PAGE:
Children's Literature: A Reader's History, from Aesop to Harry Potter

By Seth Lerer | Go to book overview

Notes

INTRODUCTION: Toward a New History of Children's Literature

1. Francis Spufford, The Child That Books Built: A Life in Reading (London: Faber, 2002), p.9.

2. On the rise of what I have elsewhere called biblio-autobiography (that is, the chronicle of life told in terms of books read), see my “Epilogue: Falling Asleep over the History of the Book,” PMLA 121 (2006): 229–34. Besides Spufford's memoir, another brilliant version of this kind of narrative is Alberto Manguel, A History of Reading (New York: Knopf, 1999), and also his A Reading Diary (New York: Farrar, Straus and Giroux, 2004).

3. Philippe Ariès, Centuries of Childhood: A Social History of Family Life, trans. Robert Baldick (New York: Knopf, 1962); originally L'Enfant et la vie familiale sous l'ancien régime (Paris: Plon, 1960). For an important reassessment of Ariès's achievement, and its implications for the scholarly study of the history of childhood, see Margaret L. King, “Concepts of Childhood: What We Know and Where We Might Go,” Renaissance Quarterly 60 (2007): 371–407.

4. Among the many studies that have sought to recover a history of childhood in the pre-modern period, see in particular Mark Golden, Children and Childhood in Classical Athens (Baltimore: Johns Hopkins University Press, 1990); Beryl Rawson, Children and Childhood in Roman Italy (Oxford: Oxford University Press, 2003); Steven Ozment, Ancestors: The Loving Family in Old Europe (Cambridge, MA: Harvard University Press, 2001); Nicholas Orme, Medieval Children (New Haven, CT: Yale University Press, 2001); C. John Sommerville, The Discovery of Childhood in Puritan England (Athens: University of Georgia Press, 1992); and the two-volume History of the European Family, edited by David I. Kertzer and Marzio Barbagli: Family Life in Early Modern Times, 1500–1789, and Family Life in the Long Nineteenth Century, 1789–1913 (New Haven, CT: Yale University Press, 2001, 2002). For a full bibliography on the historical study of childhood, see the material in King, “Concepts of Childhood,” pp. 398–407.

5. Marx Wartofsky, “The Child's Construction of the World and the World's Construction of the Child: From Historical Epistemology to Historical Psychology,” in The

-337-

Notes for this page

Add a new note
If you are trying to select text to create highlights or citations, remember that you must now click or tap on the first word, and then click or tap on the last word.
One moment ...
Default project is now your active project.
Project items

Items saved from this book

This book has been saved
Highlights (0)
Some of your highlights are legacy items.

Highlights saved before July 30, 2012 will not be displayed on their respective source pages.

You can easily re-create the highlights by opening the book page or article, selecting the text, and clicking “Highlight.”

Citations (0)
Some of your citations are legacy items.

Any citation created before July 30, 2012 will labeled as a “Cited page.” New citations will be saved as cited passages, pages or articles.

We also added the ability to view new citations from your projects or the book or article where you created them.

Notes (0)
Bookmarks (0)

You have no saved items from this book

Project items include:
  • Saved book/article
  • Highlights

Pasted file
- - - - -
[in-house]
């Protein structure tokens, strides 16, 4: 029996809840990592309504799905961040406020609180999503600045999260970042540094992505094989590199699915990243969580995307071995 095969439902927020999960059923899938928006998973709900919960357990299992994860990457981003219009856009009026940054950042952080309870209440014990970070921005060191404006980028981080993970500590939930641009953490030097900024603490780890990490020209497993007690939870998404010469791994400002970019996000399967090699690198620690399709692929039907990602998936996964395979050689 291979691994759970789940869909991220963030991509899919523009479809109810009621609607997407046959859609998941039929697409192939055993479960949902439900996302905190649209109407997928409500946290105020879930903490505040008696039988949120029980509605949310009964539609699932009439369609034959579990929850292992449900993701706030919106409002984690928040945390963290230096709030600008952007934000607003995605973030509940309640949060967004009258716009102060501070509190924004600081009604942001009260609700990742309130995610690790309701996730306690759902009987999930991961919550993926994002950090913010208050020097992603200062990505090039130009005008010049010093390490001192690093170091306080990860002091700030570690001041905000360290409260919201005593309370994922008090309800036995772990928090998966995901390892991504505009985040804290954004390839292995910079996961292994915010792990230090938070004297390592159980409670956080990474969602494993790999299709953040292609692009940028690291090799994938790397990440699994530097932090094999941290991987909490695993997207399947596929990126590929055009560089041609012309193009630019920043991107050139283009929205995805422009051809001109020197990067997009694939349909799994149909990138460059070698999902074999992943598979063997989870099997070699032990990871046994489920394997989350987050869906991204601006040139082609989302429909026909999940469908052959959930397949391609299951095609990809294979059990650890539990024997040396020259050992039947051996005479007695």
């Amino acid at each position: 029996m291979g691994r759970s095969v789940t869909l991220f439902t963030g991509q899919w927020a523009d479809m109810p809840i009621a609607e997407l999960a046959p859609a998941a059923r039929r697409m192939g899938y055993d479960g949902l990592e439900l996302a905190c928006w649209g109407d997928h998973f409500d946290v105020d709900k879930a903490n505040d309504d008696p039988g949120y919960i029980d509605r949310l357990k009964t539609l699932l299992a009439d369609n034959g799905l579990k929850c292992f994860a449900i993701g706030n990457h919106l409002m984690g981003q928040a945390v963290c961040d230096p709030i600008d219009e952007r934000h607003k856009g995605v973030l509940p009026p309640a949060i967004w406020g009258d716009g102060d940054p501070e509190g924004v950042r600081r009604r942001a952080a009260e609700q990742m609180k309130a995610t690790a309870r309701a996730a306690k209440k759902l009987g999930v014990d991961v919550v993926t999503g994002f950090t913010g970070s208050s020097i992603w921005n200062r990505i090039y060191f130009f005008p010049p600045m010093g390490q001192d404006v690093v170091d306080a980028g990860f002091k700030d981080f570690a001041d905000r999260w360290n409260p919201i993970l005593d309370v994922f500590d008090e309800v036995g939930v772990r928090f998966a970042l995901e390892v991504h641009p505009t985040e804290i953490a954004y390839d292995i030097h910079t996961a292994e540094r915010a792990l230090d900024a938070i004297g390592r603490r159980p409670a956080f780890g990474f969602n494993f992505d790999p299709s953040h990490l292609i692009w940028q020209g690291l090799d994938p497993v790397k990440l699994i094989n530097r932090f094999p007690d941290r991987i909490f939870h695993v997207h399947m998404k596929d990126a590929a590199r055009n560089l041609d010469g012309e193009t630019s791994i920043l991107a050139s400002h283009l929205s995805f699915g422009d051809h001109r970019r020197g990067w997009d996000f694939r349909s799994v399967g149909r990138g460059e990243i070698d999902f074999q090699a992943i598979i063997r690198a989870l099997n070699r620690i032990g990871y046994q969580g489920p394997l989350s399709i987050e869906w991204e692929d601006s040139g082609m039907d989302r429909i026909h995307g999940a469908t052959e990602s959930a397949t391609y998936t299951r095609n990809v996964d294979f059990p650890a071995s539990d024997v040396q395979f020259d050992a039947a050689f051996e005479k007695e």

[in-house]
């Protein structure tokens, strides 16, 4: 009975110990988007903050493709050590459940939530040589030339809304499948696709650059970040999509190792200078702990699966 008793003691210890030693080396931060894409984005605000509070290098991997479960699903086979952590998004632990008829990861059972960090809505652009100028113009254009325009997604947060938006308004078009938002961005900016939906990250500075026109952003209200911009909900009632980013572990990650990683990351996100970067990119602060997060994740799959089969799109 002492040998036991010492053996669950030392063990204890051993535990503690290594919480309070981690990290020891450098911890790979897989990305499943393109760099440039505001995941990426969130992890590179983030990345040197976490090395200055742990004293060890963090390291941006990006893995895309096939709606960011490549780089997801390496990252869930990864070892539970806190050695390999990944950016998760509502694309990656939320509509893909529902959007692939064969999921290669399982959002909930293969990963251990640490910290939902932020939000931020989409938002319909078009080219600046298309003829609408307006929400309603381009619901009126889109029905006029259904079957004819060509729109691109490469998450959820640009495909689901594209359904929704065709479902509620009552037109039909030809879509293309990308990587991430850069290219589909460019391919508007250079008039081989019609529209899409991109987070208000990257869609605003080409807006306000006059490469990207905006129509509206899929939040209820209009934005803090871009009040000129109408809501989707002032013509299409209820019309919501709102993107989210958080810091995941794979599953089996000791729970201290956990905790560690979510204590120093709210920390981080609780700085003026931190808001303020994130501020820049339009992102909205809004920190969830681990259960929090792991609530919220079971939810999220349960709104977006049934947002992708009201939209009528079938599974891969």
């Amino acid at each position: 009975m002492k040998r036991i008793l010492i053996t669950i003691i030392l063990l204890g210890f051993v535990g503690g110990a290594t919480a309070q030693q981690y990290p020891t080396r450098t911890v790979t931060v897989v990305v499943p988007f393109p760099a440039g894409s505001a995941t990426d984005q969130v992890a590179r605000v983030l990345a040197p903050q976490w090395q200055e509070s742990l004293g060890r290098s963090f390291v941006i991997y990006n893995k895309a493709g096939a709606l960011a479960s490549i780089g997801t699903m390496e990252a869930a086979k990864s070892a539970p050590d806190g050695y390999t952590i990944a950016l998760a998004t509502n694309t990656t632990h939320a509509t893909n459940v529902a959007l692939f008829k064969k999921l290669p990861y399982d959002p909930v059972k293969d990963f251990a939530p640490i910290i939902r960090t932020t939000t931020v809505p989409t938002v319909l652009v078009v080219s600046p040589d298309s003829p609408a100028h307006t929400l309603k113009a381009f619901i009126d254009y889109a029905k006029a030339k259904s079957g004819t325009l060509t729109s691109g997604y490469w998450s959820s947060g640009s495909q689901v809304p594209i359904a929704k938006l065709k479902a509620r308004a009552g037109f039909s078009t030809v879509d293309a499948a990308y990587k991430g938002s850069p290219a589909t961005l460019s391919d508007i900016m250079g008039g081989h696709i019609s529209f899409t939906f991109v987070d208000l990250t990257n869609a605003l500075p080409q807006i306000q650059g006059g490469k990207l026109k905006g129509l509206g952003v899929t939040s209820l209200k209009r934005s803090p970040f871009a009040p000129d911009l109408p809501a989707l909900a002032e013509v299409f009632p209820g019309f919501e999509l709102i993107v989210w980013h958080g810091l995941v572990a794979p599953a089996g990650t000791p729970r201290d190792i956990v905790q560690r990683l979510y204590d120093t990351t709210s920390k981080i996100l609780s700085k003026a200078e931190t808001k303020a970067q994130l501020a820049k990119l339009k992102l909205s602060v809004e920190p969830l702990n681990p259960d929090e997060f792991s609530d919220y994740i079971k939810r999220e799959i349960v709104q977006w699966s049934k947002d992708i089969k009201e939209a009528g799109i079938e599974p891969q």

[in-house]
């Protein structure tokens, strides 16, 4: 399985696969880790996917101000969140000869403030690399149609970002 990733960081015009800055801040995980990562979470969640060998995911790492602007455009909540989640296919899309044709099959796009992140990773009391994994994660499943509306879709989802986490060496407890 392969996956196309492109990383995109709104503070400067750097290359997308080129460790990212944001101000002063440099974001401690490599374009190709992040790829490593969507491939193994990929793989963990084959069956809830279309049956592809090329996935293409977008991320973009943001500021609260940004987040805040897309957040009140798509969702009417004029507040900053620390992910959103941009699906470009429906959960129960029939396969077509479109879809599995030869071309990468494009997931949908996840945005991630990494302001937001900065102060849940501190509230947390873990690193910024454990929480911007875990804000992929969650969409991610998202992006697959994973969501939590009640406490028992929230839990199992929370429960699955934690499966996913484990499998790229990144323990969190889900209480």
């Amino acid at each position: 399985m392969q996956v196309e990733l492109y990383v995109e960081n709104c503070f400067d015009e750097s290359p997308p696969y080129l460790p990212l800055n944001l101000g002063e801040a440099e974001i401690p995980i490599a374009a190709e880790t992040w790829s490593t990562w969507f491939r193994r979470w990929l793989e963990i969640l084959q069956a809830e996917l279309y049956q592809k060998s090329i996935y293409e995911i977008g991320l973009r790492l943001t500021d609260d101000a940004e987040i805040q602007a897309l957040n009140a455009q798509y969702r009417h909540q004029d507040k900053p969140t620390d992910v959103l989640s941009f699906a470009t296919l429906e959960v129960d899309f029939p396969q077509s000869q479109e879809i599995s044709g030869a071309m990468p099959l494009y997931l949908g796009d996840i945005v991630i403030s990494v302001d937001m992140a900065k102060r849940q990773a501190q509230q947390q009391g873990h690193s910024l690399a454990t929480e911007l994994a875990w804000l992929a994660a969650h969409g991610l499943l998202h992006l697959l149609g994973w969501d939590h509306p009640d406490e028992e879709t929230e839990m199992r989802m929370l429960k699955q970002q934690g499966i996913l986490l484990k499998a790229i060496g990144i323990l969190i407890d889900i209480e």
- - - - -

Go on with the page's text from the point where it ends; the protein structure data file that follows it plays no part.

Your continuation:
• Quotes/citations
  • Notes
  • Bookmarks
Notes
Cite this page

Cited page

Style
Citations are available only to our active members.
Buy instant access to cite pages or passages in MLA, APA and Chicago citation styles.

(Einhorn, 1992, p. 25)

(Einhorn 25)

1. Lois J. Einhorn, Abraham Lincoln, the Orator: Penetrating the Lincoln Legend (Westport, CT: Greenwood Press, 1992), 25, http://www.questia.com/read/27419298.

Cited page

Bookmark this page
Children's Literature: A Reader's History, from Aesop to Harry Potter
Table of contents

Table of contents

Settings

Settings

Typeface
Text size Smaller Larger Reset View mode
Search within

Search within this book

Look up

Look up a word

  • Dictionary
  • Thesaurus
Please submit a word or phrase above.
Print this page

Print this page

Why can't I print more than one page at a time?

Help
Full screen
/ 385

matching results for page

    Questia reader help

    How to highlight and cite specific passages

    1. Click or tap the first word you want to select.
    2. Click or tap the last word you want to select, and you’ll see everything in between get selected.
    3. You’ll then get a menu of options like creating a highlight or a citation from that passage of text.

    OK, got it!

    Cited passage

    Style
    Citations are available only to our active members.
    Buy instant access to cite pages or passages in MLA, APA and Chicago citation styles.

    "Portraying himself as an honest, ordinary person helped Lincoln identify with his audiences." (Einhorn, 1992, p. 25).

    "Portraying himself as an honest, ordinary person helped Lincoln identify with his audiences." (Einhorn 25)

    "Portraying himself as an honest, ordinary person helped Lincoln identify with his audiences."1

    1. Lois J. Einhorn, Abraham Lincoln, the Orator: Penetrating the Lincoln Legend (Westport, CT: Greenwood Press, 1992), 25, http://www.questia.com/read/27419298.

    Cited passage

    Thanks for trying Questia!

    Please continue trying out our research tools, but please note, full functionality is available only to our active members.

    Your work will be lost once you leave this Web page.

    Buy instant access to save your work.

    Already a member? Log in now.

    Oops!

    An unknown error has occurred. Please click the button below to reload the page. If the problem persists, please try again in a little while.